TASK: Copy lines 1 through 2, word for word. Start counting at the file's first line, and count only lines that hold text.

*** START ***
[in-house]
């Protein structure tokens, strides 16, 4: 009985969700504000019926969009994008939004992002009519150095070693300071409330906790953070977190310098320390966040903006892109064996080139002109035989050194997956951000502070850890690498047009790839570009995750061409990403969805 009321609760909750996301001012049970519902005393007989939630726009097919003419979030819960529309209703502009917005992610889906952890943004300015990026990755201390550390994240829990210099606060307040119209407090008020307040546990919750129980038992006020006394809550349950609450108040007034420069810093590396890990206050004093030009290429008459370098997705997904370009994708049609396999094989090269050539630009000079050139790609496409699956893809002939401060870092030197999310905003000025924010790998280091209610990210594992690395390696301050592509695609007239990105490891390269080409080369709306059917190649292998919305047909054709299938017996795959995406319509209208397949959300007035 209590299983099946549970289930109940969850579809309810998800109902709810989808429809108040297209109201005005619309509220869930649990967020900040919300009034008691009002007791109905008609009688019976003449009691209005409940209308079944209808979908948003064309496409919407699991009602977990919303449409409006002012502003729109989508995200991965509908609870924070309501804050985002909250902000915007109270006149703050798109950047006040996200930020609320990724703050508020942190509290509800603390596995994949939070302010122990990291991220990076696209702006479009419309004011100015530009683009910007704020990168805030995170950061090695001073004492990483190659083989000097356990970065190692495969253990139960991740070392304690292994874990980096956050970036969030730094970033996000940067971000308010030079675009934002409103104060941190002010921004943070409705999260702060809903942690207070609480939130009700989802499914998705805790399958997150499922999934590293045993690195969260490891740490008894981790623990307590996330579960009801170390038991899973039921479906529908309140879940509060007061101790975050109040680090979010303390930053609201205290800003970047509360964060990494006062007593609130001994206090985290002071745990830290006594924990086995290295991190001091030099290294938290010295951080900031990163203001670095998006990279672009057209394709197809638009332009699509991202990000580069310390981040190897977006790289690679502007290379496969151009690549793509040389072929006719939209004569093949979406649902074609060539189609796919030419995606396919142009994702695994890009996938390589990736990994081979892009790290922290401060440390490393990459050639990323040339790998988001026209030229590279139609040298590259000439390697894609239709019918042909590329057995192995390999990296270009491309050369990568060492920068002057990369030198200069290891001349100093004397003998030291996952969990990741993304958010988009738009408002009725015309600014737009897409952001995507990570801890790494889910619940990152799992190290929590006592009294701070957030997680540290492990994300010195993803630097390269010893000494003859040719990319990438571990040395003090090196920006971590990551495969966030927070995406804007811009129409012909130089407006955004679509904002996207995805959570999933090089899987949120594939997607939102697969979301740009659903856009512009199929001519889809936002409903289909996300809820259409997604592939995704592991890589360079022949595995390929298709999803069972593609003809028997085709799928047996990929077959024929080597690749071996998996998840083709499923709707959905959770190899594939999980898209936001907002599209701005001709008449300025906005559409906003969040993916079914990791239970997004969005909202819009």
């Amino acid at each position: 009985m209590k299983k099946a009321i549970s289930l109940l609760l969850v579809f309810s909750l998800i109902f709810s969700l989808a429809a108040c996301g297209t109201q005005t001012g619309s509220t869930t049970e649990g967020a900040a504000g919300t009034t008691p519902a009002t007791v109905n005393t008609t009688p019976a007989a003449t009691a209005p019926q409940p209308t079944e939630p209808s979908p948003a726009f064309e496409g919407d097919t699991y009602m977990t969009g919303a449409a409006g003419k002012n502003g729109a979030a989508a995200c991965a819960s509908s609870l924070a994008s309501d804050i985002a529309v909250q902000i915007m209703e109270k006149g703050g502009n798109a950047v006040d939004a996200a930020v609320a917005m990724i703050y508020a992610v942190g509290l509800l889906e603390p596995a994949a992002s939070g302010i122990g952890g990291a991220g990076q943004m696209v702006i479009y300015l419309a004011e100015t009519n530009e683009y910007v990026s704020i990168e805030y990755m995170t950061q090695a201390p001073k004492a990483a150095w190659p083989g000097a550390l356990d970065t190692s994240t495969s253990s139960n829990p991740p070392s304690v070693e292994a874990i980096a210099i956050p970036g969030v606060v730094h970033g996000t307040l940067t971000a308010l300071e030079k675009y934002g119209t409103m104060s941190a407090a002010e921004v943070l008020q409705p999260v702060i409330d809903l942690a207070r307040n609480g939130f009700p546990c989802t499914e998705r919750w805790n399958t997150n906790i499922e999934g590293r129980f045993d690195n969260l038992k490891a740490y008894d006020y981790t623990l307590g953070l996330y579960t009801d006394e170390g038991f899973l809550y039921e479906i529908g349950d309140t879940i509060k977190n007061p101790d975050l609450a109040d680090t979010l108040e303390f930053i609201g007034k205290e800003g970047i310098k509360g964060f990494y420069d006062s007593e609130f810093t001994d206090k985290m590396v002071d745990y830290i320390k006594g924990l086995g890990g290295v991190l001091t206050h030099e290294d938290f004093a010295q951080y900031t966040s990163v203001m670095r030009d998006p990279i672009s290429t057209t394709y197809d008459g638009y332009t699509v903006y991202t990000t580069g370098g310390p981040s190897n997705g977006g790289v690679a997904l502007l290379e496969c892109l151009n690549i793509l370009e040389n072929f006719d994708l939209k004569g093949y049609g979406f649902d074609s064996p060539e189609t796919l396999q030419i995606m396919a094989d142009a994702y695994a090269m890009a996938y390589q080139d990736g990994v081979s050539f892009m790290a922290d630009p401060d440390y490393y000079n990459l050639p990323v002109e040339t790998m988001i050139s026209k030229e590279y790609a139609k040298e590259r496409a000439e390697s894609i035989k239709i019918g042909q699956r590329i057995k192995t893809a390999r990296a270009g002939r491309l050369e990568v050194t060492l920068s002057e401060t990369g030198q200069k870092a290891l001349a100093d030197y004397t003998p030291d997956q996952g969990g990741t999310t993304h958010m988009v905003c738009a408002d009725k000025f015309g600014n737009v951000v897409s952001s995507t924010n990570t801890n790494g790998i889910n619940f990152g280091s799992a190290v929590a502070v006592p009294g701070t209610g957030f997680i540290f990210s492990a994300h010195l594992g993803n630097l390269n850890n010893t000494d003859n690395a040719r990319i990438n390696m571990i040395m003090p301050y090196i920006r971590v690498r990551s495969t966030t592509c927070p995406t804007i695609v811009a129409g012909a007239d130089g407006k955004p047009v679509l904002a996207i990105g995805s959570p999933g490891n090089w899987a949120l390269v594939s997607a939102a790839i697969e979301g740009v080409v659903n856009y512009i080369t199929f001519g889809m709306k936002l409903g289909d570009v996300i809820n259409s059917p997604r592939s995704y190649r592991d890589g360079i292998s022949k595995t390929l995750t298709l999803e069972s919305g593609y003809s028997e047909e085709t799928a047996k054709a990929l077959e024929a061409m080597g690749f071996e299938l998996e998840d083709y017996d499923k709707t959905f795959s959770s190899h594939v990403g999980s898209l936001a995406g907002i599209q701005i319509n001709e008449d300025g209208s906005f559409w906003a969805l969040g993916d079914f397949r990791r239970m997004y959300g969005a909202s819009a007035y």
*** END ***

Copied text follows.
[in-house]
């Protein structure tokens, strides 16, 4: 009985969700504000019926969009994008939004992002009519150095070693300071409330906790953070977190310098320390966040903006892109064996080139002109035989050194997956951000502070850890690498047009790839570009995750061409990403969805 009321609760909750996301001012049970519902005393007989939630726009097919003419979030819960529309209703502009917005992610889906952890943004300015990026990755201390550390994240829990210099606060307040119209407090008020307040546990919750129980038992006020006394809550349950609450108040007034420069810093590396890990206050004093030009290429008459370098997705997904370009994708049609396999094989090269050539630009000079050139790609496409699956893809002939401060870092030197999310905003000025924010790998280091209610990210594992690395390696301050592509695609007239990105490891390269080409080369709306059917190649292998919305047909054709299938017996795959995406319509209208397949959300007035 209590299983099946549970289930109940969850579809309810998800109902709810989808429809108040297209109201005005619309509220869930649990967020900040919300009034008691009002007791109905008609009688019976003449009691209005409940209308079944209808979908948003064309496409919407699991009602977990919303449409409006002012502003729109989508995200991965509908609870924070309501804050985002909250902000915007109270006149703050798109950047006040996200930020609320990724703050508020942190509290509800603390596995994949939070302010122990990291991220990076696209702006479009419309004011100015530009683009910007704020990168805030995170950061090695001073004492990483190659083989000097356990970065190692495969253990139960991740070392304690292994874990980096956050970036969030730094970033996000940067971000308010030079675009934002409103104060941190002010921004943070409705999260702060809903942690207070609480939130009700989802499914998705805790399958997150499922999934590293045993690195969260490891740490008894981790623990307590996330579960009801170390038991899973039921479906529908309140879940509060007061101790975050109040680090979010303390930053609201205290800003970047509360964060990494006062007593609130001994206090985290002071745990830290006594924990086995290295991190001091030099290294938290010295951080900031990163203001670095998006990279672009057209394709197809638009332009699509991202990000580069310390981040190897977006790289690679502007290379496969151009690549793509040389072929006719939209004569093949979406649902074609060539189609796919030419995606396919142009994702695994890009996938390589990736990994081979892009790290922290401060440390490393990459050639990323040339790998988001026209030229590279139609040298590259000439390697894609239709019918042909590329057995192995390999990296270009491309050369990568060492920068002057990369030198200069290891001349100093004397003998030291996952969990990741993304958010988009738009408002009725015309600014737009897409952001995507990570801890790494889910619940990152799992190290929590006592009294701070957030997680540290492990994300010195993803630097390269010893000494003859040719990319990438571990040395003090090196920006971590990551495969966030927070995406804007811009129409012909130089407006955004679509904002996207995805959570999933090089899987949120594939997607939102697969979301740009659903856009512009199929001519889809936002409903289909996300809820259409997604592939995704592991890589360079022949595995390929298709999803069972593609003809028997085709799928047996990929077959024929080597690749071996998996998840083709499923709707959905959770190899594939999980898209936001907002599209701005001709008449300025906005559409906003969040993916079914990791239970997004969005909202819009």